Instead of a funnel, think about a series of overlapping circles. Each circle represents a different group of customers with different needs at different times in their lives. Some will buy from you repeatedly; others will come once or twice; still, others might be one-time buyers who then become advocates for your business or even employees.
Most startups want to educate their potential customers because:
- it feels like it’s an efficient use of time
- it feels like it’s a good investment.
However, companies shouldn’t fall prey to this.
A corporate event business that’s looking for a better supplier would probably not browse around for “Top wines to drink this winter”.
Creating top-of-the-funnel content first might be more expensive and time-consuming since you don’t have any customers yet.
All this does is create more work for the startup and content marketers – and in most cases doesn’t produce any benefit for startups’ bottom line. It doesn’t help startups get trials or demos. And it doesn’t create any loyalty with their customers because customers are not loyal to brands or content; they are loyal to solutions that solve their problems.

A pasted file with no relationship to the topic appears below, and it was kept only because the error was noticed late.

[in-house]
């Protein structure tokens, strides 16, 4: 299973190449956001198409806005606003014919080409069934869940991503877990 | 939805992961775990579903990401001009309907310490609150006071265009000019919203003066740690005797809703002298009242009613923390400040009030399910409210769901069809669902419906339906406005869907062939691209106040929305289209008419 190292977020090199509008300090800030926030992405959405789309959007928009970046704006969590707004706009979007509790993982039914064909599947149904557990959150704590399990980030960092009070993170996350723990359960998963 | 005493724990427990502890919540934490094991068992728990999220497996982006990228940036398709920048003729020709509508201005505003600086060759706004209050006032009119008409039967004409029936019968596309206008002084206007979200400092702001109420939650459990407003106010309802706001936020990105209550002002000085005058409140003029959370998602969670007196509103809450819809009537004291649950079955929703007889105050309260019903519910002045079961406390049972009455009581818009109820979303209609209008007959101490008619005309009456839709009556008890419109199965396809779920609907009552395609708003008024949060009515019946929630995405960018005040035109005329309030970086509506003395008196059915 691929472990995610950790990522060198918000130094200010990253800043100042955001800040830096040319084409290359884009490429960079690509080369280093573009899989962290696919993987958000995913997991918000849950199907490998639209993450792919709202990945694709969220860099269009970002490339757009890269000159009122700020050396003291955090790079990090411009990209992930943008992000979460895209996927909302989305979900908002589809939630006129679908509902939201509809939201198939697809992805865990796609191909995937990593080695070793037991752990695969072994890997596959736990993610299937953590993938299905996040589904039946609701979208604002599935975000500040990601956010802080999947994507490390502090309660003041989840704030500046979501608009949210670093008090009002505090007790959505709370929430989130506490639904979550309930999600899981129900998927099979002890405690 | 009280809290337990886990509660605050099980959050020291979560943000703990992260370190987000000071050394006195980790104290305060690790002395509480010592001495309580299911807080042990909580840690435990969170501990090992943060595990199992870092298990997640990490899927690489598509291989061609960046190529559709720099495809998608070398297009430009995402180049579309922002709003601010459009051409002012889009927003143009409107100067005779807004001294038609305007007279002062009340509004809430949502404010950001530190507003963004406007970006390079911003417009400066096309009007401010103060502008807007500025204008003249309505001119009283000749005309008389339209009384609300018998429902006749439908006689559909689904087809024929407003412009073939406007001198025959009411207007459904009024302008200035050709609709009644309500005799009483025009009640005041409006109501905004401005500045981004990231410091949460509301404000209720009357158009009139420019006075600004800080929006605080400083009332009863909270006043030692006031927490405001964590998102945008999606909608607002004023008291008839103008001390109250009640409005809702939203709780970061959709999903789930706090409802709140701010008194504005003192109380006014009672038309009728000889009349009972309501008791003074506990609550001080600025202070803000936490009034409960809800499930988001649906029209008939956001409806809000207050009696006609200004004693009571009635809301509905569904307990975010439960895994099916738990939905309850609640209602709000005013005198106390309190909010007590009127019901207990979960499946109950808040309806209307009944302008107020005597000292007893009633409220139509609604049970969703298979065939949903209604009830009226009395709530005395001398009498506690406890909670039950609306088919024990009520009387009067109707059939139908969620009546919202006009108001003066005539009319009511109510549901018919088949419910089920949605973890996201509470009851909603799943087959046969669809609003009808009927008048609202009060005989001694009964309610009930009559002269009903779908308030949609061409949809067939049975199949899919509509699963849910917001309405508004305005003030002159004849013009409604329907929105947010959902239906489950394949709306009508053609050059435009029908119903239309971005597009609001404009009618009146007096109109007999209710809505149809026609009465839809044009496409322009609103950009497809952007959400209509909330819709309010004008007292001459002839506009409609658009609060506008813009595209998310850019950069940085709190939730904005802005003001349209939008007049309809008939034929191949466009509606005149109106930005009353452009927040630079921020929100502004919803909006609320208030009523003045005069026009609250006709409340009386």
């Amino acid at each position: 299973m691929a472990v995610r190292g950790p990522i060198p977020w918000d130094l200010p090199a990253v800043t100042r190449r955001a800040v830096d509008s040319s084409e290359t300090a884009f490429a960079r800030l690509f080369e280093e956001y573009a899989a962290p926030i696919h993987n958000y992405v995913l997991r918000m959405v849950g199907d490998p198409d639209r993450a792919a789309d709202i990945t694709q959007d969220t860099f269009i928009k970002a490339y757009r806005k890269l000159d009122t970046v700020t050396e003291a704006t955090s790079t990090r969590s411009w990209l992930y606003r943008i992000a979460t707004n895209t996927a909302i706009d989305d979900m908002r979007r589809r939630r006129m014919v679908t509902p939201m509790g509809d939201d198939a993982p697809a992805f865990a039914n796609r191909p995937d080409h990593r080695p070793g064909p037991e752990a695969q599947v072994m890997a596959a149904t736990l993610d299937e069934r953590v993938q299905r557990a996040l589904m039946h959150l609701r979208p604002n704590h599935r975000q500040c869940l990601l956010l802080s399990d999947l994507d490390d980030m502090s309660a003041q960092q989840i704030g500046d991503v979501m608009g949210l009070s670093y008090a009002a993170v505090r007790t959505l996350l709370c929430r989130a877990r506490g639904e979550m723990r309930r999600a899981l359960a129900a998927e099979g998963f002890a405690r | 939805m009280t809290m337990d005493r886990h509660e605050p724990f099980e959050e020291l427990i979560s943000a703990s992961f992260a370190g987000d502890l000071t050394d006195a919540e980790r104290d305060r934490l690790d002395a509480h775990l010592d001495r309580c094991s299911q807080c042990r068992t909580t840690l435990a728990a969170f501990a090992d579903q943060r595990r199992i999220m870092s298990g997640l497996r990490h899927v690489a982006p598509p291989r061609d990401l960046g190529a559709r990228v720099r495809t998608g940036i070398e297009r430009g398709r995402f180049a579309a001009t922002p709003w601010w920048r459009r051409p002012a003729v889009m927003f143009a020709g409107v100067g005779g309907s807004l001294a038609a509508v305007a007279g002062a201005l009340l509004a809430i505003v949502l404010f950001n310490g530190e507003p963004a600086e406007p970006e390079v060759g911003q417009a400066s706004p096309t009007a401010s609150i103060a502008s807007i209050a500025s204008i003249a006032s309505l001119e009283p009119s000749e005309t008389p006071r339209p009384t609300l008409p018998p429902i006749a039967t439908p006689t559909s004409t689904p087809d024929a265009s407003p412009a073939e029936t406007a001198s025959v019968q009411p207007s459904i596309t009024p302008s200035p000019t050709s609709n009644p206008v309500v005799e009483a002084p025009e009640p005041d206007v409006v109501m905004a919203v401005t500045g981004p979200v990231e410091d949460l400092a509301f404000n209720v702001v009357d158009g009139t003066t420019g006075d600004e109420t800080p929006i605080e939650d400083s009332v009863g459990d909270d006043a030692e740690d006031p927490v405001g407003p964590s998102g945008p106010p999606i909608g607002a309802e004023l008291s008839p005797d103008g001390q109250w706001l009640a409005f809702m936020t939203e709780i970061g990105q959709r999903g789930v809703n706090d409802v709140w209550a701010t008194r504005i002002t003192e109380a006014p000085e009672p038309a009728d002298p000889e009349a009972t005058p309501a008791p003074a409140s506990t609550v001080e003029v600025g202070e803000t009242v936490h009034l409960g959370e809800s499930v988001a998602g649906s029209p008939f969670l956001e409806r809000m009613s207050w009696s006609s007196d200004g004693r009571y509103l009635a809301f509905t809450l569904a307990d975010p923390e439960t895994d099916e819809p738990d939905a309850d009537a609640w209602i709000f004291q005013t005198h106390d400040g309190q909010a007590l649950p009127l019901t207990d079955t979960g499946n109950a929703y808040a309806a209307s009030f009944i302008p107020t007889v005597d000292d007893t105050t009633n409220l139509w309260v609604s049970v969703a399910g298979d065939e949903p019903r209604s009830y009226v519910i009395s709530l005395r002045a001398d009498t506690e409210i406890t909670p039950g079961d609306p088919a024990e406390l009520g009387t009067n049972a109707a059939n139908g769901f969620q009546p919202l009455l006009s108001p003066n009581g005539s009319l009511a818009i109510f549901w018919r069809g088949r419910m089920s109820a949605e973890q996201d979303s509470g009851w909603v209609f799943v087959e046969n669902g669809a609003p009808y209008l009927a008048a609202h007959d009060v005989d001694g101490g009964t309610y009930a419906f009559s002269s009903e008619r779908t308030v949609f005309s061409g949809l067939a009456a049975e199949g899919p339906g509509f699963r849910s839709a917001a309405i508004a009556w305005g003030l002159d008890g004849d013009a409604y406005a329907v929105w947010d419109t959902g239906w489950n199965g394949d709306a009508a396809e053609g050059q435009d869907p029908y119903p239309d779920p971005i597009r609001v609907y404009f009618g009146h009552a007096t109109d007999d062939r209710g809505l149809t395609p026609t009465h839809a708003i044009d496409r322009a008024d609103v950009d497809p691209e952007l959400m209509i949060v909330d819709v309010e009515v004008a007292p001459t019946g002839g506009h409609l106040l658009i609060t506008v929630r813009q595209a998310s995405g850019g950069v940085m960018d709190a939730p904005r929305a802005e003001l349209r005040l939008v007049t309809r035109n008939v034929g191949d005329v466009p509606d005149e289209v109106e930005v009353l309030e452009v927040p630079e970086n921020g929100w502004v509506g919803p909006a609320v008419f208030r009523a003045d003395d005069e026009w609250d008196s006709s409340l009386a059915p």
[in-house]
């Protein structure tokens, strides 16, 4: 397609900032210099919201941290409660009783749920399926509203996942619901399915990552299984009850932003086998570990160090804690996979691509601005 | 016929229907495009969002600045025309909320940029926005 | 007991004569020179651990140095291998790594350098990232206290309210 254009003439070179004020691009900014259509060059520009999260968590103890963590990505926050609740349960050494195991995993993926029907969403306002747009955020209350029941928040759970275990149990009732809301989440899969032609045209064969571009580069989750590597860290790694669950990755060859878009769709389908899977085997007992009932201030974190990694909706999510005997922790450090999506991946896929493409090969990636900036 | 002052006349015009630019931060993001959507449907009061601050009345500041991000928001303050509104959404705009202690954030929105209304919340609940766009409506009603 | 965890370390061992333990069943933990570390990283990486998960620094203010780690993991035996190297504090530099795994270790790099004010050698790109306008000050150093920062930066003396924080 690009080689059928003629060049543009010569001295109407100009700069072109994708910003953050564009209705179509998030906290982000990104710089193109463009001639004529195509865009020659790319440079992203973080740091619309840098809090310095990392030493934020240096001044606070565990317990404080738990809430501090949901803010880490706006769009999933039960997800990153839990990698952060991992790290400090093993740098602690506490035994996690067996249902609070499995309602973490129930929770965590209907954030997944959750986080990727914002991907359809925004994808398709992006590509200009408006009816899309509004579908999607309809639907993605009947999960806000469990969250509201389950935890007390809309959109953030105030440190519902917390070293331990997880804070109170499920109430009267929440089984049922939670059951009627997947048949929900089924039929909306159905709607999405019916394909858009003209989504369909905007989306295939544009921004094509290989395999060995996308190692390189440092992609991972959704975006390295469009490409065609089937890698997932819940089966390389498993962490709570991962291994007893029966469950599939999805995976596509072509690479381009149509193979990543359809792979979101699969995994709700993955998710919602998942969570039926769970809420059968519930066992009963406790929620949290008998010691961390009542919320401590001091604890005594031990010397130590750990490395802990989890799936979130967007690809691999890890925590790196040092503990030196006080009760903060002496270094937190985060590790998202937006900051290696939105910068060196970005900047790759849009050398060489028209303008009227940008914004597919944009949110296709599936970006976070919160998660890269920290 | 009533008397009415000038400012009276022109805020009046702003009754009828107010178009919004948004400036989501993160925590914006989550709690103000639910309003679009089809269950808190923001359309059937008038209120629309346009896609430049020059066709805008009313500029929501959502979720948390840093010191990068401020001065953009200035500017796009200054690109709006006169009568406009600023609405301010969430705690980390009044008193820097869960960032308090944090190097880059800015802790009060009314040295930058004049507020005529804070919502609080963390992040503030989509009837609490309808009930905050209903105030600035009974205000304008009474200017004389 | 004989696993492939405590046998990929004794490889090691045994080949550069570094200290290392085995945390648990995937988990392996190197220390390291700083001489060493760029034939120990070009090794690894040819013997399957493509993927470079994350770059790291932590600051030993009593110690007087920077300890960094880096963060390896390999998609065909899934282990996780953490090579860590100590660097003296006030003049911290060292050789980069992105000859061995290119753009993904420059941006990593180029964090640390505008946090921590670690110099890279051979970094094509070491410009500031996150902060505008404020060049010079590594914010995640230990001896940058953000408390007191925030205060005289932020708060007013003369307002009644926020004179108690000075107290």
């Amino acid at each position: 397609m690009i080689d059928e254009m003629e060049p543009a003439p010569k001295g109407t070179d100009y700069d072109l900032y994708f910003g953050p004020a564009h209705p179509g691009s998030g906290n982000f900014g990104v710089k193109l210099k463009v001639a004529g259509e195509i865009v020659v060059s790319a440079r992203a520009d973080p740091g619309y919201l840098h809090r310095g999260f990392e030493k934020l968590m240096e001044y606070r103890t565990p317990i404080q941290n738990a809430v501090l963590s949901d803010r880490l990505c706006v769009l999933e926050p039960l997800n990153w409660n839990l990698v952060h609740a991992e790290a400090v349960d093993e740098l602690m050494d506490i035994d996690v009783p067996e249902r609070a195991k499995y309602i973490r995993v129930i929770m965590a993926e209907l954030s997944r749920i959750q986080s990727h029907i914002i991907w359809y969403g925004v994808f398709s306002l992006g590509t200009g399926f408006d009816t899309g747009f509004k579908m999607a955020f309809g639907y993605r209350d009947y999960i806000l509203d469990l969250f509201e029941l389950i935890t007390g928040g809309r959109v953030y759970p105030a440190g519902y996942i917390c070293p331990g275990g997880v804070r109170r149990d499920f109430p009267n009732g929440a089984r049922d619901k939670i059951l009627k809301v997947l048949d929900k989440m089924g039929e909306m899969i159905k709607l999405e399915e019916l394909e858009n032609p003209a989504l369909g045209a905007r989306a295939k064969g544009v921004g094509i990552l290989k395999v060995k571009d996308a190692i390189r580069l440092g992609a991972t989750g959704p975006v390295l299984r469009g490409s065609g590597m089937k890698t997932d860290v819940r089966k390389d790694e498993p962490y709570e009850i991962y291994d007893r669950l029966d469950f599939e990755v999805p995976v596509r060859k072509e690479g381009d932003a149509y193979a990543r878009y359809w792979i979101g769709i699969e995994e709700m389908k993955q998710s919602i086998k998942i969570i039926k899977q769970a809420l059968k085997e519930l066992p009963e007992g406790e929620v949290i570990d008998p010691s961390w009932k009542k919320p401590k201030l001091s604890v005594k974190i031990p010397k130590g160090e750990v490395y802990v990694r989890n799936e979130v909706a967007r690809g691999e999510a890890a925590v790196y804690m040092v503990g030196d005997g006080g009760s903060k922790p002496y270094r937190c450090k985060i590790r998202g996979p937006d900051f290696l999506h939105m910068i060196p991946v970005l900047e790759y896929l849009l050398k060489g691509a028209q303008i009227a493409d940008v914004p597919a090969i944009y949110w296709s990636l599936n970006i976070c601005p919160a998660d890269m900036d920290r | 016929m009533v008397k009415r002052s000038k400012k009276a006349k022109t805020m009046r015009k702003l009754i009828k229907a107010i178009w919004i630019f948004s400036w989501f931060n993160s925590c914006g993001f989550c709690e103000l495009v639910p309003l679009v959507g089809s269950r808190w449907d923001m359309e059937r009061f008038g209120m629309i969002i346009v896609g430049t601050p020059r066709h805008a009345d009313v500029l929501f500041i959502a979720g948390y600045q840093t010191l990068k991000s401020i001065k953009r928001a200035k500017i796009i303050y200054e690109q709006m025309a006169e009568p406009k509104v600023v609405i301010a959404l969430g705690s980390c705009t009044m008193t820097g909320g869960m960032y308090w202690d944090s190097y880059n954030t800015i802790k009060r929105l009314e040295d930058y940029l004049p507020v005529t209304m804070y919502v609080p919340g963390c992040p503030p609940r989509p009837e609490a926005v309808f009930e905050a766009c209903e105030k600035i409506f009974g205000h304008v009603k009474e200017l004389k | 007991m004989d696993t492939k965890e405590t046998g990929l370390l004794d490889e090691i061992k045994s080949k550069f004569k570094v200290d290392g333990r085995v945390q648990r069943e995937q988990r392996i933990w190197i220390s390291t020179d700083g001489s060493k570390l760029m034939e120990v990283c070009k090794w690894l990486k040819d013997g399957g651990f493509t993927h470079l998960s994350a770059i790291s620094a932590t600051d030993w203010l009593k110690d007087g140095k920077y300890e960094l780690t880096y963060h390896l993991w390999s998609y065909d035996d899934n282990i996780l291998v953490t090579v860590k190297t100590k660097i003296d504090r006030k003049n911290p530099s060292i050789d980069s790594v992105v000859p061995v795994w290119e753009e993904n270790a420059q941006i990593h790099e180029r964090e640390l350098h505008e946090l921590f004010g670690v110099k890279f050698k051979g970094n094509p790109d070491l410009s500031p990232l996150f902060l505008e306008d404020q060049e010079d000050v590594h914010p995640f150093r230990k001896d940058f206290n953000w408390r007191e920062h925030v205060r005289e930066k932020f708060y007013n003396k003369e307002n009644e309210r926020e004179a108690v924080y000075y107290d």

Our content strategy was heavily focused on bottom-of-funnel content initially. Once we started to get a steady stream of leads and we’d exhaust all ready-to-convert keywords, we would move on to some top-of-funnel keywords.
How we generated a 3,000% increase in traffic from highly-converting keywords
Bottom-of-the-funnel keywords are usually low volume, low difficulty.
This means that it should be easier to rank for them and are usually easier to test.
If we were to pick a keyword like ‘wine subscription’, this would be fairly high to rank for with a website that has barely any content. It would probably take us more than a year to rank for it, and would require around 100 backlinks to move the needle: